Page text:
Check the label of an air conditioner for its Energy Efficiency Ratio (EER) or compute it by dividing the cooling output by the energy input. The higher the EER value, the more efficient the unit.
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Building or renovating your home? Here's why you should consider recessed lighting, and what you need to know to find the type that will work best for you.
BY: Jessica Tolliver
When building or remodeling a home, be sure to consider recessed lighting for at least some of the rooms. Recessed lighting is installed flush with the ceiling and can create both overall (or ambient) lighting in a space, as well as task lighting to illuminate specific objects or surfaces. Recessed fixtures can be fixed in place or be adjusted so that the angle of the light can be redirected.
Recessed lighting is often installed in kitchens and bathrooms to provide task lighting above kitchen countertops and bathroom vanities. However, hallways, living spaces and bedrooms can also be good choices for recessed lighting, as the light fixtures take up less space than typical ceiling-mount models.
Before purchasing new recessed lighting, research the various types that are available. You’ll come across an assortment of sizes and styles on store shelves, and choosing the right model is both a matter of taste and safety.
Read on to learn the basics of recessed lighting so you can be sure to choose the type that will work best for your home.
Light Fixture HousingThe housing (aka cans or high-hats) of a light fixture holds the unit’s electrical components; typically, you can’t see it once it’s been installed. Two types of housing are available:
New construction housing: A fixture with new construction housing can only be used if the ceiling is not yet in place or if it has been opened up, allowing access to the fixture from above during installation.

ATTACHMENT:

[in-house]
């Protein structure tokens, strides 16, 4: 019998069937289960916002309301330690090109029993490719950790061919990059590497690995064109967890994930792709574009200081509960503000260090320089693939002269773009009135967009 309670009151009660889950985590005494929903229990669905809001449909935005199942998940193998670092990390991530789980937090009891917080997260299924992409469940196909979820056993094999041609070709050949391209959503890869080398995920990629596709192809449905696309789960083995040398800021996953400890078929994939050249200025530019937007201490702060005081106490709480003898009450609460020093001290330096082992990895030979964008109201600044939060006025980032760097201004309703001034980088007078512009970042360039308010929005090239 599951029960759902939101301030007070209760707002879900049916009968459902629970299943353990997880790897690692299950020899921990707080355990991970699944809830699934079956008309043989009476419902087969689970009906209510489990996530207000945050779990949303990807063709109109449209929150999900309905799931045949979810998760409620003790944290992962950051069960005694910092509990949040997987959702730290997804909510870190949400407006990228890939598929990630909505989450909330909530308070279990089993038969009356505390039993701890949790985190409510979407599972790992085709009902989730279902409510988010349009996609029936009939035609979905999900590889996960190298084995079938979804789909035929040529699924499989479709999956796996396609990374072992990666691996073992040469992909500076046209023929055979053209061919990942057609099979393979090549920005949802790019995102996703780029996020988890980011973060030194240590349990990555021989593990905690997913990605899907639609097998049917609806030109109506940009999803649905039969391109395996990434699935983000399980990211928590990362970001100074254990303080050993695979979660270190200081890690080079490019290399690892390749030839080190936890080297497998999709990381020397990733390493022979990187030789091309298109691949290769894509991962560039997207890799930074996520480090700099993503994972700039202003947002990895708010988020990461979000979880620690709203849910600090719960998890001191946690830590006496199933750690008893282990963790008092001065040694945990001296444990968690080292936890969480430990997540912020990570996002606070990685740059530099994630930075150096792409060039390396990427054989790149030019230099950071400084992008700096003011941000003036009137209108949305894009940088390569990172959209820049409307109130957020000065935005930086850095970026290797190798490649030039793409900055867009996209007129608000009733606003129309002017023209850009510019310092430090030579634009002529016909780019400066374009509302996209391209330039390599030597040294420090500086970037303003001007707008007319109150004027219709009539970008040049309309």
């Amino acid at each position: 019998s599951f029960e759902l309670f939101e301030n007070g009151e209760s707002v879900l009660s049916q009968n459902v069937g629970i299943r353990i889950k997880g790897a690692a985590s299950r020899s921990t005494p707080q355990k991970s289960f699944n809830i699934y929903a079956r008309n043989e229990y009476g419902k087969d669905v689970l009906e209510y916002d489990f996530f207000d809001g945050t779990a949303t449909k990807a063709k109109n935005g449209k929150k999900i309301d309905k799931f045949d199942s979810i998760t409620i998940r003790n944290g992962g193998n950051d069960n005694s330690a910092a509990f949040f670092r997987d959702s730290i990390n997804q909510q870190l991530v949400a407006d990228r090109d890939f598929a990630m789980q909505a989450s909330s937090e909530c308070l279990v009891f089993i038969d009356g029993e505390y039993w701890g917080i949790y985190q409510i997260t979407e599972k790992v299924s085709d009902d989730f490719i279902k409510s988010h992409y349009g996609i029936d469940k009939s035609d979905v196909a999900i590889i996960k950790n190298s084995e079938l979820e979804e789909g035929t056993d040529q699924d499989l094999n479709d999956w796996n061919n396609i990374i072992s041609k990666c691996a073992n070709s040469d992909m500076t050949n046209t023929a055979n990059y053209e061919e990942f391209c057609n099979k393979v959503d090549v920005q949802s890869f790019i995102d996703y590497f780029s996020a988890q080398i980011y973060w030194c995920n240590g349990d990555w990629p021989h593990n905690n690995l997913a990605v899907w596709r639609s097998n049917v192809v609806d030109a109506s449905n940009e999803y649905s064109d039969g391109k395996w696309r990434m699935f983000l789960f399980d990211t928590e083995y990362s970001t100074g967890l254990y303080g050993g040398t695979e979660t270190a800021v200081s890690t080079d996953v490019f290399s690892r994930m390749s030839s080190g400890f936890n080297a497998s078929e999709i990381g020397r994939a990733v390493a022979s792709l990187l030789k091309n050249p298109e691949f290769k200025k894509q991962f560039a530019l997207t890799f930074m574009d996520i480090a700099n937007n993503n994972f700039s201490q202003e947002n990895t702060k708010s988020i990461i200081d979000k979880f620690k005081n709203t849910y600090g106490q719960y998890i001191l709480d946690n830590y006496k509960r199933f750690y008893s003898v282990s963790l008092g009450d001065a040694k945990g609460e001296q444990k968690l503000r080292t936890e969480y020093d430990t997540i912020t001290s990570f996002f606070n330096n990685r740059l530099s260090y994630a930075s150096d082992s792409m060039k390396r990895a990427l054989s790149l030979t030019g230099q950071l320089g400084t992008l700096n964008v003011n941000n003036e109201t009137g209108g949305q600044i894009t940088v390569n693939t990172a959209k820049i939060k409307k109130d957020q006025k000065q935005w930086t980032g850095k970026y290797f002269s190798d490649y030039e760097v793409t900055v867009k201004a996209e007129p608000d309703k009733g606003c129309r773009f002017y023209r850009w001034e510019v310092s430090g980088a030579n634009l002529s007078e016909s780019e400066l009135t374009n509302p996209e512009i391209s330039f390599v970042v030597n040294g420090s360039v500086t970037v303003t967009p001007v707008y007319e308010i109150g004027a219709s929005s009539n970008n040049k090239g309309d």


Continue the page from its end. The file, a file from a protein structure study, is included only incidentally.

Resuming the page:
Remodel housing: Fixtures with remodel housings are designed for use in existing finished ceilings and can be installed easily from underneath.
Also, you will find insulated-contact- (IC-) rated and non-IC-rated housing for both new construction and remodel fixtures. IC-rated housing is designed for use close to insulation (e.g., in a ceiling just below an insulated attic). When insulation is not present, such as in a basement, non-IC-rated housing can be used instead.
Sizes and Styles
Recessed lighting fixtures typically come in diameters ranging from 4-6 inches. A number of trim styles are also available:
Open: The most basic option available, open trims are simple and white, and they are the most likely to blend into the ceiling.
Baffle: Baffle trims include grooves just inside the light fixture. The grooves are designed to minimize reflection and create a more soothing light quality. Both black and white are available.
Slope: Designed for angled ceilings.
Eyeball: Fixtures with eyeball trims can be adjusted to direct light in the desired direction.
Lensed: Lensed trims are often used outside or in showers, as the lens protects the fixture from moisture.
Jessica Tolliver is a writer and editor with 15 years of experience in covering home improvement and decorating topics for variety of publications, including House Beautiful, Good Housekeeping, Better Homes & Gardens and Consumer Reports. She is also the author of two books on design.